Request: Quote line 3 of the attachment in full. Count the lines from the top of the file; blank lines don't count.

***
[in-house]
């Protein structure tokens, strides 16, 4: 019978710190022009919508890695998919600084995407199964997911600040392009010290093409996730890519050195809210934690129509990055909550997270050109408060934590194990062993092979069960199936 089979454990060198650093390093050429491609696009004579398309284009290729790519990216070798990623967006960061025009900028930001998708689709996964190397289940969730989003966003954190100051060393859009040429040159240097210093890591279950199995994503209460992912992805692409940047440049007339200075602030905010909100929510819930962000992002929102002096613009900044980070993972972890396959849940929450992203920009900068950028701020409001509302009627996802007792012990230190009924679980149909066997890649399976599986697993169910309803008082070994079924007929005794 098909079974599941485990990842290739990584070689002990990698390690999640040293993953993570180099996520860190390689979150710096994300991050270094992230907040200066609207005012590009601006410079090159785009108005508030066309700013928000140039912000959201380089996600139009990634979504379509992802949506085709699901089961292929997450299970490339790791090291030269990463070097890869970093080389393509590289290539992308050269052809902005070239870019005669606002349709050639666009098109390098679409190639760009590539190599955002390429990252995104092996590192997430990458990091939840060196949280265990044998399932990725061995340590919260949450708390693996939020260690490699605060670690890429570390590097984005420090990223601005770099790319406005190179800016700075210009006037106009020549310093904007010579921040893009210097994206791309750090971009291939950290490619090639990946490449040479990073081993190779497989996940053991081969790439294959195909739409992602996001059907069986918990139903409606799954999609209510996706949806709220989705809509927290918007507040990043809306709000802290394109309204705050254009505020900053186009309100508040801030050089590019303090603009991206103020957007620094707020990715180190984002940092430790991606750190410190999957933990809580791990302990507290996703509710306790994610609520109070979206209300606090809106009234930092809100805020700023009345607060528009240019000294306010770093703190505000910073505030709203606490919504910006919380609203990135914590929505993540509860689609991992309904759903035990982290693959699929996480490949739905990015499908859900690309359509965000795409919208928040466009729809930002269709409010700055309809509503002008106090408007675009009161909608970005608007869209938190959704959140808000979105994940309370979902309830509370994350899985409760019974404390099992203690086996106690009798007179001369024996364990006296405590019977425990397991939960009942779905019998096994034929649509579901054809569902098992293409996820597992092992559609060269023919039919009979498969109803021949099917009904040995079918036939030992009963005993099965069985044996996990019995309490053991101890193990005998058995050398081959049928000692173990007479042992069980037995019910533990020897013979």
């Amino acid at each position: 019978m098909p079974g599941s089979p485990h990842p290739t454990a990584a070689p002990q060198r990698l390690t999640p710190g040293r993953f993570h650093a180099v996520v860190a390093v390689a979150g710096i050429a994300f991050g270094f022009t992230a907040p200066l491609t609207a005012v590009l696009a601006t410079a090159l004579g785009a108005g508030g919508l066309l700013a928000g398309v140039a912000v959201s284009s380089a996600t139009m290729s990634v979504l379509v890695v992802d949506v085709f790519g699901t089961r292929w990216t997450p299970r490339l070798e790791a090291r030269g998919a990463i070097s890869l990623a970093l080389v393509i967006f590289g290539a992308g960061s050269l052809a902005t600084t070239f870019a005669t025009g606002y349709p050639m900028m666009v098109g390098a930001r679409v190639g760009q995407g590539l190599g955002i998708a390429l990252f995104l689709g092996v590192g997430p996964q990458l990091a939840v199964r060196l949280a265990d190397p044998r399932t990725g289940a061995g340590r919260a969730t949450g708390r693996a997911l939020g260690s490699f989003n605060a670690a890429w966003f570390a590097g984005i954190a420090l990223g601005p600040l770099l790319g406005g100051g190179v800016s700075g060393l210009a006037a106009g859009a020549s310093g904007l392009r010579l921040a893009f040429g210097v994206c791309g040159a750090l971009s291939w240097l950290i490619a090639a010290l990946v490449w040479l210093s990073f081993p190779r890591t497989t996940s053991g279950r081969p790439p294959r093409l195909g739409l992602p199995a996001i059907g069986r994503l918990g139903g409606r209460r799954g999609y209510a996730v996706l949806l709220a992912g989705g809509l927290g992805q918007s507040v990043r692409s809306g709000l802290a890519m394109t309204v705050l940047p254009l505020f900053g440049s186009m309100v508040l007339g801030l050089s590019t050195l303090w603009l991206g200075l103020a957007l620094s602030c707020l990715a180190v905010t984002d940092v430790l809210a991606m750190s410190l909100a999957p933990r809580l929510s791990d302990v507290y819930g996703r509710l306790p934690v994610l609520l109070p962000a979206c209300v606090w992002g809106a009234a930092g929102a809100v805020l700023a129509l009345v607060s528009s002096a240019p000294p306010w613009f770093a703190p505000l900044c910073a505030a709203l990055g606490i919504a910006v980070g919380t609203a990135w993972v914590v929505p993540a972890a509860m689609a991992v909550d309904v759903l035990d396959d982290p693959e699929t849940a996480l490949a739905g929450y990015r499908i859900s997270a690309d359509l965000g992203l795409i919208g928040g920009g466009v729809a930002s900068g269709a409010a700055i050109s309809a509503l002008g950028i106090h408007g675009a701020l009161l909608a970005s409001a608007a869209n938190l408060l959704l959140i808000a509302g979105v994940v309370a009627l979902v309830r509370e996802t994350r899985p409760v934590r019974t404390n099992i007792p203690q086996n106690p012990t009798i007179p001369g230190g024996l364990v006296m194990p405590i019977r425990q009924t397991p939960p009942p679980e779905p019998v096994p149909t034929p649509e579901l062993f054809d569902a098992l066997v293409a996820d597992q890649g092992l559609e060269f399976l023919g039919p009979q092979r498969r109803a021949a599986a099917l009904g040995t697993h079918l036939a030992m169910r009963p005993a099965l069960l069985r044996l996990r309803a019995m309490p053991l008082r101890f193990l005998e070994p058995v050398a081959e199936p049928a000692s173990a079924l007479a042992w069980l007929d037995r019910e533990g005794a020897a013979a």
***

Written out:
């Amino acid at each position: 019978m098909p079974g599941s089979p485990h990842p290739t454990a990584a070689p002990q060198r990698l390690t999640p710190g040293r993953f993570h650093a180099v996520v860190a390093v390689a979150g710096i050429a994300f991050g270094f022009t992230a907040p200066l491609t609207a005012v590009l696009a601006t410079a090159l004579g785009a108005g508030g919508l066309l700013a928000g398309v140039a912000v959201s284009s380089a996600t139009m290729s990634v979504l379509v890695v992802d949506v085709f790519g699901t089961r292929w990216t997450p299970r490339l070798e790791a090291r030269g998919a990463i070097s890869l990623a970093l080389v393509i967006f590289g290539a992308g960061s050269l052809a902005t600084t070239f870019a005669t025009g606002y349709p050639m900028m666009v098109g390098a930001r679409v190639g760009q995407g590539l190599g955002i998708a390429l990252f995104l689709g092996v590192g997430p996964q990458l990091a939840v199964r060196l949280a265990d190397p044998r399932t990725g289940a061995g340590r919260a969730t949450g708390r693996a997911l939020g260690s490699f989003n605060a670690a890429w966003f570390a590097g984005i954190a420090l990223g601005p600040l770099l790319g406005g100051g190179v800016s700075g060393l210009a006037a106009g859009a020549s310093g904007l392009r010579l921040a893009f040429g210097v994206c791309g040159a750090l971009s291939w240097l950290i490619a090639a010290l990946v490449w040479l210093s990073f081993p190779r890591t497989t996940s053991g279950r081969p790439p294959r093409l195909g739409l992602p199995a996001i059907g069986r994503l918990g139903g409606r209460r799954g999609y209510a996730v996706l949806l709220a992912g989705g809509l927290g992805q918007s507040v990043r692409s809306g709000l802290a890519m394109t309204v705050l940047p254009l505020f900053g440049s186009m309100v508040l007339g801030l050089s590019t050195l303090w603009l991206g200075l103020a957007l620094s602030c707020l990715a180190v905010t984002d940092v430790l809210a991606m750190s410190l909100a999957p933990r809580l929510s791990d302990v507290y819930g996703r509710l306790p934690v994610l609520l109070p962000a979206c209300v606090w992002g809106a009234a930092g929102a809100v805020l700023a129509l009345v607060s528009s002096a240019p000294p306010w613009f770093a703190p505000l900044c910073a505030a709203l990055g606490i919504a910006v980070g919380t609203a990135w993972v914590v929505p993540a972890a509860m689609a991992v909550d309904v759903l035990d396959d982290p693959e699929t849940a996480l490949a739905g929450y990015r499908i859900s997270a690309d359509l965000g992203l795409i919208g928040g920009g466009v729809a930002s900068g269709a409010a700055i050109s309809a509503l002008g950028i106090h408007g675009a701020l009161l909608a970005s409001a608007a869209n938190l408060l959704l959140i808000a509302g979105v994940v309370a009627l979902v309830r509370e996802t994350r899985p409760v934590r019974t404390n099992i007792p203690q086996n106690p012990t009798i007179p001369g230190g024996l364990v006296m194990p405590i019977r425990q009924t397991p939960p009942p679980e779905p019998v096994p149909t034929p649509e579901l062993f054809d569902a098992l066997v293409a996820d597992q890649g092992l559609e060269f399976l023919g039919p009979q092979r498969r109803a021949a599986a099917l009904g040995t697993h079918l036939a030992m169910r009963p005993a099965l069960l069985r044996l996990r309803a019995m309490p053991l008082r101890f193990l005998e070994p058995v050398a081959e199936p049928a000692s173990a079924l007479a042992w069980l007929d037995r019910e533990g005794a020897a013979a």